2007 GSA Denver Annual Meeting (28–31 October 2007)

Paper No. 2
Presentation Time: 1:30 PM-5:30 PM


HARRIS, R. Scott, Department of Geological Sciences, Brown University, Providence, RI 02912 and MORROW, Jared R., Department of Geological Sciences, San Diego State University, San Diego, CA 92182, scott_harris@brown.edu

Shocked quartz grains within the Alamo Breccia (AB) contain ubiquitous hematite inclusions. The largest inclusions protrude halfway into and out of each quartz grain, studding their margins. Smaller inclusions are observed deeper within each grain. They have not been observed in target strata or post-impact units and appear uniquely associated with ejecta from the Alamo event. It is easy to speculate that they are tied to the impact although the exact connection has been elusive.

Quartz grains within Argentine impact melt breccias may provide a novel solution. Hematite in the AB inclusions formed after Fe-sulfides. FeS spherules are found attached to and embedded in shocked quartz grains from Argentina. They appear to have impacted the quartz grains in high-velocity collisions. In a unique case from Mar del Plata (MdP), we can demonstrate the extremes at which these collisions occur because a micro-impacted quartz grain also split and sheared an olivine crystal, smearing it across its surface. The olivine shows the signature of being derived from a mesosiderite (P2O5=2 wt%, Fo=72, Fe/Mn=37, Fe/Mg=0.4) and may be a fragment from the MdP impactor. Pyrrhotite spherules, possibly molten or condensed material from the impactor, are embedded in the quartz grain and, similar to many AB inclusions, are associated with percussion fractures.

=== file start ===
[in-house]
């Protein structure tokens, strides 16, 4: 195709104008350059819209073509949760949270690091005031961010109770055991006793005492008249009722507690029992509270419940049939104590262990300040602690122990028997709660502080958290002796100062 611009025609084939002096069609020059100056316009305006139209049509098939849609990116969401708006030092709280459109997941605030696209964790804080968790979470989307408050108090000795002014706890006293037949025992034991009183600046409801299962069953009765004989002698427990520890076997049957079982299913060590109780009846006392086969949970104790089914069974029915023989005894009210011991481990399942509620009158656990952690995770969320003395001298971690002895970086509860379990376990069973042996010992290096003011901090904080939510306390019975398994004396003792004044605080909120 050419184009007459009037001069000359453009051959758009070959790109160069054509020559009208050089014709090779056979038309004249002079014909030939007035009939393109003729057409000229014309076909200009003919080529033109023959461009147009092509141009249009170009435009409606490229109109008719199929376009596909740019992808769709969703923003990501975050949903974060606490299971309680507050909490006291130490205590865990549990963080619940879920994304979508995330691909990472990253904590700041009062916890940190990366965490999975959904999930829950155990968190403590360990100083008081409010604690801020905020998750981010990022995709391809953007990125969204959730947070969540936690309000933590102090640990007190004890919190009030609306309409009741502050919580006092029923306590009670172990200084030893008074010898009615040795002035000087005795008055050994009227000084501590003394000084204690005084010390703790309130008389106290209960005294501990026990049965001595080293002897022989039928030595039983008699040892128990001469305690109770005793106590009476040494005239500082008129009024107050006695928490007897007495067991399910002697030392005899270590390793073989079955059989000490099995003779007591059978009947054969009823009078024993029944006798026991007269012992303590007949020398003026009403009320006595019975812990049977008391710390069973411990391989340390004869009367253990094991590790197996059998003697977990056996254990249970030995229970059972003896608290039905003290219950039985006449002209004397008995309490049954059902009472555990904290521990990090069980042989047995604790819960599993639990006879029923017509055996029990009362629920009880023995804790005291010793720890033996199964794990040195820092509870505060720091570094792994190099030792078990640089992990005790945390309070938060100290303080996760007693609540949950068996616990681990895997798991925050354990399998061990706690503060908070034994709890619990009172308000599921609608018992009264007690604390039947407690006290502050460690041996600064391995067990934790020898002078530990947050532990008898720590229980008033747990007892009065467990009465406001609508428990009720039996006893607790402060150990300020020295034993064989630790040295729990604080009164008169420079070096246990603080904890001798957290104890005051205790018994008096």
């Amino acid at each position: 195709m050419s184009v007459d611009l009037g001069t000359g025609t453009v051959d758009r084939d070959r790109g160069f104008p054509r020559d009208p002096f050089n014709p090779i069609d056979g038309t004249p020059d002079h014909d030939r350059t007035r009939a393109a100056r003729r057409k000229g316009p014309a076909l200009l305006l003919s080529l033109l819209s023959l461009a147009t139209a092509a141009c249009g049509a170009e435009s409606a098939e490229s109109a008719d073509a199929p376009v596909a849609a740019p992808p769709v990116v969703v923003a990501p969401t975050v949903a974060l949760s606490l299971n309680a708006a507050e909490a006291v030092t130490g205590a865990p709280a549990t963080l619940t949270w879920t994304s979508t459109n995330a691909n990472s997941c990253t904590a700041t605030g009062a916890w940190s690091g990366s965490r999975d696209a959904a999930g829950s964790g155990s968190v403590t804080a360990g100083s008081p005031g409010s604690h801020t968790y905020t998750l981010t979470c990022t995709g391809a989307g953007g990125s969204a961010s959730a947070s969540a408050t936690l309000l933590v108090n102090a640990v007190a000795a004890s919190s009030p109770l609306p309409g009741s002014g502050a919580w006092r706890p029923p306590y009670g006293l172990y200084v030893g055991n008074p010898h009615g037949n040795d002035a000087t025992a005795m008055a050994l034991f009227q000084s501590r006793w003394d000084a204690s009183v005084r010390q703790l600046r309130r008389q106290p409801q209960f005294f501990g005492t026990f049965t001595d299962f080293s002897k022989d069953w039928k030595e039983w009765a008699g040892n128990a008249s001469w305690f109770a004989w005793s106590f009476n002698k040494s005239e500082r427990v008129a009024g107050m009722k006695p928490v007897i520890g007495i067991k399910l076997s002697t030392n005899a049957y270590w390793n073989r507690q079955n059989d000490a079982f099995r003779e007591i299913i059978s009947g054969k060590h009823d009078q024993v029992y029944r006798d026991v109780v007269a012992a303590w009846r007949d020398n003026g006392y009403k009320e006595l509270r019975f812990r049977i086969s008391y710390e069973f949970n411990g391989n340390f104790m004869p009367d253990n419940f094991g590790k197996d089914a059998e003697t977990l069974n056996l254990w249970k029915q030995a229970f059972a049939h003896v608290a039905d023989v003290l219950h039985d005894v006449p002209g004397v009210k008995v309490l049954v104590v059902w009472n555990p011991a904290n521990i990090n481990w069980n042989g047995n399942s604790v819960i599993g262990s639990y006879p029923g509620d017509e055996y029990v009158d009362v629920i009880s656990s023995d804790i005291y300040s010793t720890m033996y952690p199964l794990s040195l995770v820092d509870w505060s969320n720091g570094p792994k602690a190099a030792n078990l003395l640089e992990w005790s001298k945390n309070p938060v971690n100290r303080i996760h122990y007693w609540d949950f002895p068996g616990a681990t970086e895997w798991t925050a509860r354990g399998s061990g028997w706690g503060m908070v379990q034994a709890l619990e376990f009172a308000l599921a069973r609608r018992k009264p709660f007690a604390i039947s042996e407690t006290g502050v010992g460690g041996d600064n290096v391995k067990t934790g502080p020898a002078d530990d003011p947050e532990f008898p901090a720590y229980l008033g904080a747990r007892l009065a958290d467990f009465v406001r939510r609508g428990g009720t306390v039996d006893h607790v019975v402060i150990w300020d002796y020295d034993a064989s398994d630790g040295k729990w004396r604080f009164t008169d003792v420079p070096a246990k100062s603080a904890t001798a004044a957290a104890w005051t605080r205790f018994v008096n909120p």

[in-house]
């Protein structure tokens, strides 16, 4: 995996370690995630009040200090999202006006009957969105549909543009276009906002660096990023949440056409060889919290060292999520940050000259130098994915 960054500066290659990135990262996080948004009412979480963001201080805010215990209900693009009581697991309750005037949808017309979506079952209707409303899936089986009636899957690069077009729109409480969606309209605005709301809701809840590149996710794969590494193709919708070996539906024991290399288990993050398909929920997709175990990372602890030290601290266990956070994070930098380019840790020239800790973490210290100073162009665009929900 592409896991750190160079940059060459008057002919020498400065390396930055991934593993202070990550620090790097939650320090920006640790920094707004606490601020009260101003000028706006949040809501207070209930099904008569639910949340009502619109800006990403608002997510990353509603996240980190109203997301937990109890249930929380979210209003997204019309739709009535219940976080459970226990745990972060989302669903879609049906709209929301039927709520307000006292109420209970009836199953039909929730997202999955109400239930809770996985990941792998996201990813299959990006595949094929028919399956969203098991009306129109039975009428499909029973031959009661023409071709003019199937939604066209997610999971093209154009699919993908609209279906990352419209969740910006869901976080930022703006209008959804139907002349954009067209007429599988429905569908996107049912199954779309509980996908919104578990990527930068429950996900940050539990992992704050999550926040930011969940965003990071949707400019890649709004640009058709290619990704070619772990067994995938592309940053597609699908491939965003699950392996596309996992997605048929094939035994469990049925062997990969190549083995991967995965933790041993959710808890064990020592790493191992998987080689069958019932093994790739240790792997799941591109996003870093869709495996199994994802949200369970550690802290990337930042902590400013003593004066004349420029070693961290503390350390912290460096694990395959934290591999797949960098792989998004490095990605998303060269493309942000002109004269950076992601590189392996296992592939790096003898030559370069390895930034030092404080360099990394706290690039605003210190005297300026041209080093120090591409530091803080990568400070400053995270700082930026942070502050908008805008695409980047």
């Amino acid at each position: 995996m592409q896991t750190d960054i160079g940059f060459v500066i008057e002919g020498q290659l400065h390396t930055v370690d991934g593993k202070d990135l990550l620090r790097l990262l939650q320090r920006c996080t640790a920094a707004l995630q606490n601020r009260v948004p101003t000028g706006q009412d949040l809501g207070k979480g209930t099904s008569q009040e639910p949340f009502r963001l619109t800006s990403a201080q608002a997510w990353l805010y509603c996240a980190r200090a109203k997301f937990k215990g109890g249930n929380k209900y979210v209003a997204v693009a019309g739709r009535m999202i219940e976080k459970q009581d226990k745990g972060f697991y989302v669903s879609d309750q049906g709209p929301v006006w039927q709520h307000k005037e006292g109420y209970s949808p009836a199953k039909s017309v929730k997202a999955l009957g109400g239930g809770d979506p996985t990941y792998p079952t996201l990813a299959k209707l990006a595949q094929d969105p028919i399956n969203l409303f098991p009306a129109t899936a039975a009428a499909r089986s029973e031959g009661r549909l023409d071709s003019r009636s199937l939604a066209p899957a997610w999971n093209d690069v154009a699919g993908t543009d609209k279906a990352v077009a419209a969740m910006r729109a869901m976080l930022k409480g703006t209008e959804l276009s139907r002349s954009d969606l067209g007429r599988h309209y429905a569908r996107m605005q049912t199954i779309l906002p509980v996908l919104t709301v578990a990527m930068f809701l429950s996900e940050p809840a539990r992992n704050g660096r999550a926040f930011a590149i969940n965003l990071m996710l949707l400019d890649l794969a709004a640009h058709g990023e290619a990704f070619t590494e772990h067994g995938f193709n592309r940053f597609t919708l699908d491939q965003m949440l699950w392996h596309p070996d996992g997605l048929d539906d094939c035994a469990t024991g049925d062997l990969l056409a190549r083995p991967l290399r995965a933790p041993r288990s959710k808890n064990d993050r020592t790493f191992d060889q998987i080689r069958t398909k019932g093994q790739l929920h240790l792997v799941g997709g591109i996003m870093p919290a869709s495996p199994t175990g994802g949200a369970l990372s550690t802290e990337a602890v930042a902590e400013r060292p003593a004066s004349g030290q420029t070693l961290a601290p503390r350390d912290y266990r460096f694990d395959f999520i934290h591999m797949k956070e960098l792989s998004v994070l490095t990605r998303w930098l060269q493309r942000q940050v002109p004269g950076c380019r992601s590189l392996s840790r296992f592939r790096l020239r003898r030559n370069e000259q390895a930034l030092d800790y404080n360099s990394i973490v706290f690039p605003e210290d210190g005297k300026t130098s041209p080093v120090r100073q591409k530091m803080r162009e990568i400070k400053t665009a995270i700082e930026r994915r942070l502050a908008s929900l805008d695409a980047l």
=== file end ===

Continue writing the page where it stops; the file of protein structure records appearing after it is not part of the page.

We propose that the larger AB inclusions have a similar origin as micro-impacting particles in the plume or ejecta curtain. Our hypothesis is supported by the observation that planar deformation features (PDFs) in some studded grains are deflected around the inclusions. SEM shows that the smaller inclusions have grown from individual isolated fluid inclusions along the PDF decoration trails. This suggests that Fe-sulfide, from the larger inclusions or from the environment, was mobilized along the originally amorphous PDFs prior to annealing.

Eltanin and some Pampean events demonstrate that significant portions of an impactor can survive deep-water and soft sediment impacts. Both are appropriate to consider for the Alamo event. If the Fe-sulfide inclusions were not micro-impactors, they still may have grown as the result of PDF-assisted diffusion from hot waters concentrated with FeS from the impactor. We are investigating their geochemistry to determine if a connection can be confirmed.